Thursday, April 11, 2013

Balban's neglected tomb

Ghiyas ud din Balban is the warrior slave who took over the sultanate of Delhi after Iltutmish, Razia Sultan and her unsuccessful brothers. 
As a child he was captured by the Mongols and sold into slavery.  Bought by Iltutmish, he climbed his way up through political and military gain, finally declaring himself emperor when there was no male heir for the throne.

Balban was an iron-fisted ruler.
He established an efficient espionage system, breaking up the noble networks and their opportunities for hatching plots to usurp the throne.
He was tough on crime and set up garrisons of Afghan soldiers to keep peace and carry out strict justice for all classes.  He ordered that the forests the bandits hid in be destroyed so they would have no where to take refuge.
One of the most important battles he fought was against the Mongols--the very power that had originally stolen him from home, enslaved him and set him on the path towards Delhi.  He successfully defeated them and kept them out of his territory, but lost his favorite son in the battle.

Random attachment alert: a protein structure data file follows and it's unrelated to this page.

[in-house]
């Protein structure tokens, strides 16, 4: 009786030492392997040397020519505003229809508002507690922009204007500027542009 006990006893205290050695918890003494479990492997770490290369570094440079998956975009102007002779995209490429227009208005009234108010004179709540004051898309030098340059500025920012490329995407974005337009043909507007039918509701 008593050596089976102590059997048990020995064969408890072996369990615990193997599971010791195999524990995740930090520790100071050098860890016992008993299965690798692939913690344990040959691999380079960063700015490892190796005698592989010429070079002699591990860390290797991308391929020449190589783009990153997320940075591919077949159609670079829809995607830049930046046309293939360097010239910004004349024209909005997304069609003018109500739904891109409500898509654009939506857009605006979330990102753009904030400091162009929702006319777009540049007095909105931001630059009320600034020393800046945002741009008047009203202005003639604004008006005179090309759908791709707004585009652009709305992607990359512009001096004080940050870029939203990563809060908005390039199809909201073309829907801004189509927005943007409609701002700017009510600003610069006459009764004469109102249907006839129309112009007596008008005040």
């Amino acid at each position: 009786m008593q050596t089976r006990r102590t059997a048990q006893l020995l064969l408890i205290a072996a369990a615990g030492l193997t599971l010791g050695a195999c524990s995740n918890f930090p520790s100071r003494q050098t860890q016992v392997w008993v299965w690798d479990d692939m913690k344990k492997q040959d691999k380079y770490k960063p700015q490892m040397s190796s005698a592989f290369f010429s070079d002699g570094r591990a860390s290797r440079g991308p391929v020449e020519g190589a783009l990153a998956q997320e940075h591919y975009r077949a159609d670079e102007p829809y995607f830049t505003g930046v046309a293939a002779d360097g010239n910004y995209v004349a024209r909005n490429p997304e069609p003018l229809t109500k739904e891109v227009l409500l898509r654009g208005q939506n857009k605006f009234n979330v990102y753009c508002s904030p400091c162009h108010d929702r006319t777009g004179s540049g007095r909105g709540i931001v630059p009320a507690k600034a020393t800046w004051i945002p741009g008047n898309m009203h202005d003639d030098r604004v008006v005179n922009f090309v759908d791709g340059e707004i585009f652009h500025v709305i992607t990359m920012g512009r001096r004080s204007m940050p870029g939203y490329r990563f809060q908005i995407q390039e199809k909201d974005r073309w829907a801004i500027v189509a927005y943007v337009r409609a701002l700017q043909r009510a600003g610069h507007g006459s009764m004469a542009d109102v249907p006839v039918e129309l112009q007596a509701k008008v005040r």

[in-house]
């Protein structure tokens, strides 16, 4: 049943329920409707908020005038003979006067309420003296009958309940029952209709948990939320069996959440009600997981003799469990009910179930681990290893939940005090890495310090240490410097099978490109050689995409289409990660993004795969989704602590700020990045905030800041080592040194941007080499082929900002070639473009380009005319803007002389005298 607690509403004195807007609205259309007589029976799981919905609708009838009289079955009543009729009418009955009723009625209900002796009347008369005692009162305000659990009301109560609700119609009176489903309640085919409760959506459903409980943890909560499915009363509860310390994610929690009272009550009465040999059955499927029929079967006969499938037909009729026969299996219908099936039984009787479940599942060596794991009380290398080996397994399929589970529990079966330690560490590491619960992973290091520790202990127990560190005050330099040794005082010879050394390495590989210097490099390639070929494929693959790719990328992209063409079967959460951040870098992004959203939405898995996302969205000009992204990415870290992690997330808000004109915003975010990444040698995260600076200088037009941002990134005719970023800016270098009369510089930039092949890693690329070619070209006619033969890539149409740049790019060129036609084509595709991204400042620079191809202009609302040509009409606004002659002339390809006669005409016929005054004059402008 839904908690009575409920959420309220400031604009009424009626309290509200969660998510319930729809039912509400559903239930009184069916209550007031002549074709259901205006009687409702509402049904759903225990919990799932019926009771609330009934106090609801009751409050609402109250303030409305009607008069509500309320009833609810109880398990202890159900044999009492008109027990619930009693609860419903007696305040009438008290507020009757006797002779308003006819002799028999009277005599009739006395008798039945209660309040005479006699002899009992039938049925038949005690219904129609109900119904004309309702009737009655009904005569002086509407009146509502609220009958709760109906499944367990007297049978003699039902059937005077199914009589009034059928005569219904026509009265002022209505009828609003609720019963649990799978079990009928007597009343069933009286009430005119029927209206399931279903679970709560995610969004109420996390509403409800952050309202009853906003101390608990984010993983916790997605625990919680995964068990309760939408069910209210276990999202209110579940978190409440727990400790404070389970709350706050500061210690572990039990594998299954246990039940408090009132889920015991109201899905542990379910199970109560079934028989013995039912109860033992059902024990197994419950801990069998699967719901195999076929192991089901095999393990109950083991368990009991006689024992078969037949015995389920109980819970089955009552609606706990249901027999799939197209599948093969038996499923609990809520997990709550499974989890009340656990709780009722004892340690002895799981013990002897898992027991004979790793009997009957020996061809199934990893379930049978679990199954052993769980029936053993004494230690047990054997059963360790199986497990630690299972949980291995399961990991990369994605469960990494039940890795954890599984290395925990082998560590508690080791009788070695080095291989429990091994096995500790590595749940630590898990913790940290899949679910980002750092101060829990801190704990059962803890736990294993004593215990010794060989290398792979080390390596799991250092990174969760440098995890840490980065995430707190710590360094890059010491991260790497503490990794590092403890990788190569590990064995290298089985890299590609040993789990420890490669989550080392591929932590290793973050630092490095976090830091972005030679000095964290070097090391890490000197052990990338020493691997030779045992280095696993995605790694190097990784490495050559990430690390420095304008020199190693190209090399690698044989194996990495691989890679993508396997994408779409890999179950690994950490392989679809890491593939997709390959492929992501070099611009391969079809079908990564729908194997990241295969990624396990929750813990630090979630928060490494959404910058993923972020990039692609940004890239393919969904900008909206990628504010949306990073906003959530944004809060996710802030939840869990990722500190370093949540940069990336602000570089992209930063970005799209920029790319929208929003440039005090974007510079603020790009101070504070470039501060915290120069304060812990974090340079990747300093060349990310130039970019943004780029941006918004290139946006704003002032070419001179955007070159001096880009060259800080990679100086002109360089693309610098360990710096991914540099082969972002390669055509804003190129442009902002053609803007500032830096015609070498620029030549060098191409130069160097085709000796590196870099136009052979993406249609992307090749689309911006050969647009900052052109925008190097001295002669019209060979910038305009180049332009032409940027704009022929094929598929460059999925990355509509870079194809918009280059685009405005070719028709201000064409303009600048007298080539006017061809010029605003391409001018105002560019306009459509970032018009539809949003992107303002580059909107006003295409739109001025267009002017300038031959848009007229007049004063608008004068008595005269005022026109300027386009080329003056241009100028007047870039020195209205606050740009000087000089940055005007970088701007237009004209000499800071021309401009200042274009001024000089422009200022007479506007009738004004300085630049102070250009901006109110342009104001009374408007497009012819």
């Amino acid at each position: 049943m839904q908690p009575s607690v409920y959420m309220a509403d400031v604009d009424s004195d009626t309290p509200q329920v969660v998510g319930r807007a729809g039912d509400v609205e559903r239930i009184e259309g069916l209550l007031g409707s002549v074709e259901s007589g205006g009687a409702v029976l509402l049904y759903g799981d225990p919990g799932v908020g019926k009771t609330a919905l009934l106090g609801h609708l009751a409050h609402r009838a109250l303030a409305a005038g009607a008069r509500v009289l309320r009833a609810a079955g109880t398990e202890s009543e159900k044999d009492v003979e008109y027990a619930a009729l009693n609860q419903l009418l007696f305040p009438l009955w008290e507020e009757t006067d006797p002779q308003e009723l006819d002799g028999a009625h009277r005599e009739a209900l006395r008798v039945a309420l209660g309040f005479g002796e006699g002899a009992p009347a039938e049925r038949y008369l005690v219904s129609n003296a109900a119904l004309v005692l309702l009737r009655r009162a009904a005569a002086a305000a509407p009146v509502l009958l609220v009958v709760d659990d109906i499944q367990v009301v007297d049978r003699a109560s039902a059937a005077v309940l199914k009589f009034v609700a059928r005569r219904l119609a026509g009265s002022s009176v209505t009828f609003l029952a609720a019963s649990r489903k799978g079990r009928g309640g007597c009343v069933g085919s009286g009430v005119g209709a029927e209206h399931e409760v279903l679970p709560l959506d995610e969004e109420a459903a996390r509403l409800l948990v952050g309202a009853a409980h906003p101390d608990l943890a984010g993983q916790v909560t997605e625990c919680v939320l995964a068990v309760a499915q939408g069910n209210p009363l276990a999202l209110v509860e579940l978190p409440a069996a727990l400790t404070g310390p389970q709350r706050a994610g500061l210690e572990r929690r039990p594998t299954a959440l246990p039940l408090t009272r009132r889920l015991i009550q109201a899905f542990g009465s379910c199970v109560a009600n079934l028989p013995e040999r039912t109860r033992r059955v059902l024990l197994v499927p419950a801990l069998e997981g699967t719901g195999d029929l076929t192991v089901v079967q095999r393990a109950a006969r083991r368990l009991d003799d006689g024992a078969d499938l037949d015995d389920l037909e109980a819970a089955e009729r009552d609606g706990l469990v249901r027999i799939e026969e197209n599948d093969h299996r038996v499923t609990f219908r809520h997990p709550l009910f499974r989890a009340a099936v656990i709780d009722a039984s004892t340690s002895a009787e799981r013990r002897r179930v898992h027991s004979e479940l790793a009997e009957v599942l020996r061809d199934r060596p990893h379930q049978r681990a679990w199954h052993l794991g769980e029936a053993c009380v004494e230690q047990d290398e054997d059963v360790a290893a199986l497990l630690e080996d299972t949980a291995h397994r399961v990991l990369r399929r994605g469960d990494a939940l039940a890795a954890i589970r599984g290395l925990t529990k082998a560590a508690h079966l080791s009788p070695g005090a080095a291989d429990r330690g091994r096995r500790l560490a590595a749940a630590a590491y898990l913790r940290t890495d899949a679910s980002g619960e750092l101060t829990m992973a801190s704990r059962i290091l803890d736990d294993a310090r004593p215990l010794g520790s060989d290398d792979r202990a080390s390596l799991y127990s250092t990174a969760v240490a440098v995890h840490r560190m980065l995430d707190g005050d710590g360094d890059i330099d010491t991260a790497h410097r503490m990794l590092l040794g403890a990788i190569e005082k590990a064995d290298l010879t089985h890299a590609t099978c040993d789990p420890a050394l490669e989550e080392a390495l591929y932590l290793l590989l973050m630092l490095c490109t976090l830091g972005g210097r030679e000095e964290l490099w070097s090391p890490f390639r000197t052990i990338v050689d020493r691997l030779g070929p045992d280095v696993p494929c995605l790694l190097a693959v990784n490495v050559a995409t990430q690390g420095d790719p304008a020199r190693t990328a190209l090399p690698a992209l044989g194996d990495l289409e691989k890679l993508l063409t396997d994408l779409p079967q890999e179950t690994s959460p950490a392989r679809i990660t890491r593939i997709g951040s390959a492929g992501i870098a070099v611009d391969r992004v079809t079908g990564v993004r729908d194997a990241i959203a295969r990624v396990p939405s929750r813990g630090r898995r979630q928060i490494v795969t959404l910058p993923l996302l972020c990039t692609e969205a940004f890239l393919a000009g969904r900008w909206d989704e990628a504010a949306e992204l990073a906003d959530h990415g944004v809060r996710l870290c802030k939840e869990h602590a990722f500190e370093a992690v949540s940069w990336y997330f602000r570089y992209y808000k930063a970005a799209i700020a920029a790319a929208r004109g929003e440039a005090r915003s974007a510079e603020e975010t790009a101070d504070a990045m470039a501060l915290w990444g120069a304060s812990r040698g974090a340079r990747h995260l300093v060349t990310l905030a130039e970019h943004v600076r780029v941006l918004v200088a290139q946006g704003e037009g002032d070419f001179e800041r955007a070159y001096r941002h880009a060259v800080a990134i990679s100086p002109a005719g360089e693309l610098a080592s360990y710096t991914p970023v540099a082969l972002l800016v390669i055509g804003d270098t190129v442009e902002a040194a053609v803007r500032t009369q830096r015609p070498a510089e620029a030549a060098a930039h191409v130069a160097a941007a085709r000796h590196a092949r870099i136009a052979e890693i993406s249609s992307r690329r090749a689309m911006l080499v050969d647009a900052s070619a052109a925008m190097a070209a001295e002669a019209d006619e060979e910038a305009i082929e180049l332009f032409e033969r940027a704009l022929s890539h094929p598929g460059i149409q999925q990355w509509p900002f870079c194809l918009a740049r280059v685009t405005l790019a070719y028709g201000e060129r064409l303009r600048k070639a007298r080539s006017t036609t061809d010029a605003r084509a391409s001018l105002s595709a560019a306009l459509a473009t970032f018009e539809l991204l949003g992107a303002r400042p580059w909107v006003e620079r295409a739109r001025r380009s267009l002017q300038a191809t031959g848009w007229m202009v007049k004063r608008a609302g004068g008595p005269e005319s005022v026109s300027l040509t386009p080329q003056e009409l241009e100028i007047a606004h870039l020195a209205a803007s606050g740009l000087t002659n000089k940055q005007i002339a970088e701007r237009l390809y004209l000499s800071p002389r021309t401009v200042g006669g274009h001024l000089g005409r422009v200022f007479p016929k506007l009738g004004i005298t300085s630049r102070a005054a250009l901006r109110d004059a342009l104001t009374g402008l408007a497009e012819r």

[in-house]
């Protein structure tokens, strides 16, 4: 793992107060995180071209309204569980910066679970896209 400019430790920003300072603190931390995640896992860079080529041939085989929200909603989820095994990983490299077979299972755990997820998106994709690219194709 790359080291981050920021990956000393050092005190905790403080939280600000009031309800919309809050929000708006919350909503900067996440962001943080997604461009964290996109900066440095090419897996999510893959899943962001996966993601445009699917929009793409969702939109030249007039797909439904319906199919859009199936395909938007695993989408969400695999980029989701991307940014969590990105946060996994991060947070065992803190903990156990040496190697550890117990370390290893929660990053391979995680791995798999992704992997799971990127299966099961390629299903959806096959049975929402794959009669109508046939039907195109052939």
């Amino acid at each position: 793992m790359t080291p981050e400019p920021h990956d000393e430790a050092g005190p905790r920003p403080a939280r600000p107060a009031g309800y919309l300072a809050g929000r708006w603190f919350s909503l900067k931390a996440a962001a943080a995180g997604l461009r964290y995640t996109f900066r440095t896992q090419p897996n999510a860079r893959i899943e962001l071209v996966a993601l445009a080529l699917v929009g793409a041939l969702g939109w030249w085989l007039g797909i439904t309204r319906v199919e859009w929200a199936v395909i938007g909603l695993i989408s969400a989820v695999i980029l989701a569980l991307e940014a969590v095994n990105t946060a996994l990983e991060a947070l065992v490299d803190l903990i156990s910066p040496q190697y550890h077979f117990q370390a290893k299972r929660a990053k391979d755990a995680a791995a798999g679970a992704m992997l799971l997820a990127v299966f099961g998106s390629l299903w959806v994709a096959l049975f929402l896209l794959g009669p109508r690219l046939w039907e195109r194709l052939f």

Balban subscribed to the Divine Right of Kings and he is the one who put 'sijda' into practice--to greet the sultan, people had to kneel and touch their head to the ground.  He thought he was God's representative on earth, was guided by God and was, therefore, above any public scrutiny.  There was no room to question his actions.  To keep people in a proper state of awe, Balban was followed around by tall, fearsome looking guards with their swords constantly out and at the ready.
It could be dangerous just to smile when Balban was around.

Architecturally, Balban's tomb complex claims the first true arch built in India. 
The conservationists have been at work here, but the last 700 years have taken their toll on the tomb.
Even a "divine right" to rule can't make a man or his tomb eternal.

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